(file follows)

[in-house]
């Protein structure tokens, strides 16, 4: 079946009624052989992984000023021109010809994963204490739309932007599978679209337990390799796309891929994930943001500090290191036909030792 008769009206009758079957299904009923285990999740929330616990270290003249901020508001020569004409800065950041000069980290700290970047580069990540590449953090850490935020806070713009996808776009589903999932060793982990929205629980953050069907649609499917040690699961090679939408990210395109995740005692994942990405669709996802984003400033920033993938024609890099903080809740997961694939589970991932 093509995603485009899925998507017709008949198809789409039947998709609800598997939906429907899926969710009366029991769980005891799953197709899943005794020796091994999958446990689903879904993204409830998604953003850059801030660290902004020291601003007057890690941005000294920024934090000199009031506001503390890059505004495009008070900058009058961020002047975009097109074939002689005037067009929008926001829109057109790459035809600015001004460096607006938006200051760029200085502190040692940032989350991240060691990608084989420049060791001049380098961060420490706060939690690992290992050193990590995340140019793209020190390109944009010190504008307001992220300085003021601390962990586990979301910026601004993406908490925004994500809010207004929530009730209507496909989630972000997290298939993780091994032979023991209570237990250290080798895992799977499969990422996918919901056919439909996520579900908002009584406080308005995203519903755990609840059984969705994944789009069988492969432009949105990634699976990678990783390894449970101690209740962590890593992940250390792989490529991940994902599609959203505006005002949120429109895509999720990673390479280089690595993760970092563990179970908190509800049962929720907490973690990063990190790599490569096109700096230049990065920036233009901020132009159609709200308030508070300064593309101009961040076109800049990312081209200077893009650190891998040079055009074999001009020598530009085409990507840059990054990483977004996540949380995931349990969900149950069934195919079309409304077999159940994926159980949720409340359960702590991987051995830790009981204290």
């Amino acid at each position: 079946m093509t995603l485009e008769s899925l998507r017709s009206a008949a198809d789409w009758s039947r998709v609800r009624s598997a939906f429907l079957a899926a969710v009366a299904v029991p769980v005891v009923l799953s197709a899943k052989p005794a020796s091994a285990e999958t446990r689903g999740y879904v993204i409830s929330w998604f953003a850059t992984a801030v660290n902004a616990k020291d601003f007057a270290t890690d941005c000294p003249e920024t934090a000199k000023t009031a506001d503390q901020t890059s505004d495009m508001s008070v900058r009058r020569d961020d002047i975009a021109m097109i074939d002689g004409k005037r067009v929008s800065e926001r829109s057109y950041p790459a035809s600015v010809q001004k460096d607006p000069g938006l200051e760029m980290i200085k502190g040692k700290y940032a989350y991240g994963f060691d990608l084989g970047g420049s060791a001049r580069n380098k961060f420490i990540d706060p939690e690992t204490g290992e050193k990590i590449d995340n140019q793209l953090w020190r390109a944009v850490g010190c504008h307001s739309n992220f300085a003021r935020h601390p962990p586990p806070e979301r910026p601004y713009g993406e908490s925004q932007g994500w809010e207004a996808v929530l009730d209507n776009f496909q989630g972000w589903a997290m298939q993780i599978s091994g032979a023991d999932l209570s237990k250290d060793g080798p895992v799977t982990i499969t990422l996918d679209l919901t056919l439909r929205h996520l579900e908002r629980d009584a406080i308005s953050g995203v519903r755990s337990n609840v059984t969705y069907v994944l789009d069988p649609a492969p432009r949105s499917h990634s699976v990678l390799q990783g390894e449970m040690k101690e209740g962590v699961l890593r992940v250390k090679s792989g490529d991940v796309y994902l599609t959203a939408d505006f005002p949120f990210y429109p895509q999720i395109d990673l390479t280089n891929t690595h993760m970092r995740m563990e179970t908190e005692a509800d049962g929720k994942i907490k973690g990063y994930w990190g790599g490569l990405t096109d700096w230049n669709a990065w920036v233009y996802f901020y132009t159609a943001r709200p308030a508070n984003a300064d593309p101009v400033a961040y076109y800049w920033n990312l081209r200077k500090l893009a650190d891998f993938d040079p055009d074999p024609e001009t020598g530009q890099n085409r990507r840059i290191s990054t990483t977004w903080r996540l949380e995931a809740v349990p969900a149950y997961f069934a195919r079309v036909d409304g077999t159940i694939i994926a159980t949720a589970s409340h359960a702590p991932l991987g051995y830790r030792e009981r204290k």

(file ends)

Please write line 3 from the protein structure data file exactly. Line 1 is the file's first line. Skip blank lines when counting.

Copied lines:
């Amino acid at each position: 079946m093509t995603l485009e008769s899925l998507r017709s009206a008949a198809d789409w009758s039947r998709v609800r009624s598997a939906f429907l079957a899926a969710v009366a299904v029991p769980v005891v009923l799953s197709a899943k052989p005794a020796s091994a285990e999958t446990r689903g999740y879904v993204i409830s929330w998604f953003a850059t992984a801030v660290n902004a616990k020291d601003f007057a270290t890690d941005c000294p003249e920024t934090a000199k000023t009031a506001d503390q901020t890059s505004d495009m508001s008070v900058r009058r020569d961020d002047i975009a021109m097109i074939d002689g004409k005037r067009v929008s800065e926001r829109s057109y950041p790459a035809s600015v010809q001004k460096d607006p000069g938006l200051e760029m980290i200085k502190g040692k700290y940032a989350y991240g994963f060691d990608l084989g970047g420049s060791a001049r580069n380098k961060f420490i990540d706060p939690e690992t204490g290992e050193k990590i590449d995340n140019q793209l953090w020190r390109a944009v850490g010190c504008h307001s739309n992220f300085a003021r935020h601390p962990p586990p806070e979301r910026p601004y713009g993406e908490s925004q932007g994500w809010e207004a996808v929530l009730d209507n776009f496909q989630g972000w589903a997290m298939q993780i599978s091994g032979a023991d999932l209570s237990k250290d060793g080798p895992v799977t982990i499969t990422l996918d679209l919901t056919l439909r929205h996520l579900e908002r629980d009584a406080i308005s953050g995203v519903r755990s337990n609840v059984t969705y069907v994944l789009d069988p649609a492969p432009r949105s499917h990634s699976v990678l390799q990783g390894e449970m040690k101690e209740g962590v699961l890593r992940v250390k090679s792989g490529d991940v796309y994902l599609t959203a939408d505006f005002p949120f990210y429109p895509q999720i395109d990673l390479t280089n891929t690595h993760m970092r995740m563990e179970t908190e005692a509800d049962g929720k994942i907490k973690g990063y994930w990190g790599g490569l990405t096109d700096w230049n669709a990065w920036v233009y996802f901020y132009t159609a943001r709200p308030a508070n984003a300064d593309p101009v400033a961040y076109y800049w920033n990312l081209r200077k500090l893009a650190d891998f993938d040079p055009d074999p024609e001009t020598g530009q890099n085409r990507r840059i290191s990054t990483t977004w903080r996540l949380e995931a809740v349990p969900a149950y997961f069934a195919r079309v036909d409304g077999t159940i694939i994926a159980t949720a589970s409340h359960a702590p991932l991987g051995y830790r030792e009981r204290k």